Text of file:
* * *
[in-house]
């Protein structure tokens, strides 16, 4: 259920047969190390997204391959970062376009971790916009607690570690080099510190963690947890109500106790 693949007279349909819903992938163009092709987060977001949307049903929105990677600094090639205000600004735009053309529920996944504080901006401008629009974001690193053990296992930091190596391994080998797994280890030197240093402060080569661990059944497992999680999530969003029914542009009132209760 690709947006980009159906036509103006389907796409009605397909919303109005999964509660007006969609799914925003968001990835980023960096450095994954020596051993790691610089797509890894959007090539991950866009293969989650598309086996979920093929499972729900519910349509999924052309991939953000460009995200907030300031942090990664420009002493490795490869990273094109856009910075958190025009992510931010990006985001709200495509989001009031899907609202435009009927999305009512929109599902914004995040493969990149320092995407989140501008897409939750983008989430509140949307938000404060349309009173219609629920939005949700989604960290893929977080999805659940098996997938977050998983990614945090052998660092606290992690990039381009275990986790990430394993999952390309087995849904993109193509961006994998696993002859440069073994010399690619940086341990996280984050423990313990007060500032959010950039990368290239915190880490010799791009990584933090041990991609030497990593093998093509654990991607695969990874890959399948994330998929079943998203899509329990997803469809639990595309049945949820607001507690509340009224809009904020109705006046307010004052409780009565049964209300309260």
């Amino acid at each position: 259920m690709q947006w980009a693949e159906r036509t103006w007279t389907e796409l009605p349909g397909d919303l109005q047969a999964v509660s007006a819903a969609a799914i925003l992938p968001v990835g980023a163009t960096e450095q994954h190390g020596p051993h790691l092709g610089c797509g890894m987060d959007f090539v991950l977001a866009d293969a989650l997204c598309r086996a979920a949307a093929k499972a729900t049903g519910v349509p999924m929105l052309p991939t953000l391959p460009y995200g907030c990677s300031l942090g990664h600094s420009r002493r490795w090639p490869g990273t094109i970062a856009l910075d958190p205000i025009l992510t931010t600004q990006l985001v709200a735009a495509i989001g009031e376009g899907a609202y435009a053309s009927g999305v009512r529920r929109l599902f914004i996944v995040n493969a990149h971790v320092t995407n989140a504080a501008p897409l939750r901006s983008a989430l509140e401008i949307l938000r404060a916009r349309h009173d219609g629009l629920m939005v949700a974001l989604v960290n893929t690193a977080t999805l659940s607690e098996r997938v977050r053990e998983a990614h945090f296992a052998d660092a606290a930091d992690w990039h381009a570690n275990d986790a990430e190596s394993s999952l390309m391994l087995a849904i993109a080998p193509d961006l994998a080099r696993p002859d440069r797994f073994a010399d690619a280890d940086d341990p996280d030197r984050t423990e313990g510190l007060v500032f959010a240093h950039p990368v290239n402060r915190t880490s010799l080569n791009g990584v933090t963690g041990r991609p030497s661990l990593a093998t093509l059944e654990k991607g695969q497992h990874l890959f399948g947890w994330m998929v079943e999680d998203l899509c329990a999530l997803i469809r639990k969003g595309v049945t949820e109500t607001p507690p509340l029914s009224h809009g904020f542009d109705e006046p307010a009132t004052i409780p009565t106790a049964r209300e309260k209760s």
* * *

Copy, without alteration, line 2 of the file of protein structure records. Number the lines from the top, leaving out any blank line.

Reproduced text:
């Protein structure tokens, strides 16, 4: 259920047969190390997204391959970062376009971790916009607690570690080099510190963690947890109500106790 693949007279349909819903992938163009092709987060977001949307049903929105990677600094090639205000600004735009053309529920996944504080901006401008629009974001690193053990296992930091190596391994080998797994280890030197240093402060080569661990059944497992999680999530969003029914542009009132209760 690709947006980009159906036509103006389907796409009605397909919303109005999964509660007006969609799914925003968001990835980023960096450095994954020596051993790691610089797509890894959007090539991950866009293969989650598309086996979920093929499972729900519910349509999924052309991939953000460009995200907030300031942090990664420009002493490795490869990273094109856009910075958190025009992510931010990006985001709200495509989001009031899907609202435009009927999305009512929109599902914004995040493969990149320092995407989140501008897409939750983008989430509140949307938000404060349309009173219609629920939005949700989604960290893929977080999805659940098996997938977050998983990614945090052998660092606290992690990039381009275990986790990430394993999952390309087995849904993109193509961006994998696993002859440069073994010399690619940086341990996280984050423990313990007060500032959010950039990368290239915190880490010799791009990584933090041990991609030497990593093998093509654990991607695969990874890959399948994330998929079943998203899509329990997803469809639990595309049945949820607001507690509340009224809009904020109705006046307010004052409780009565049964209300309260």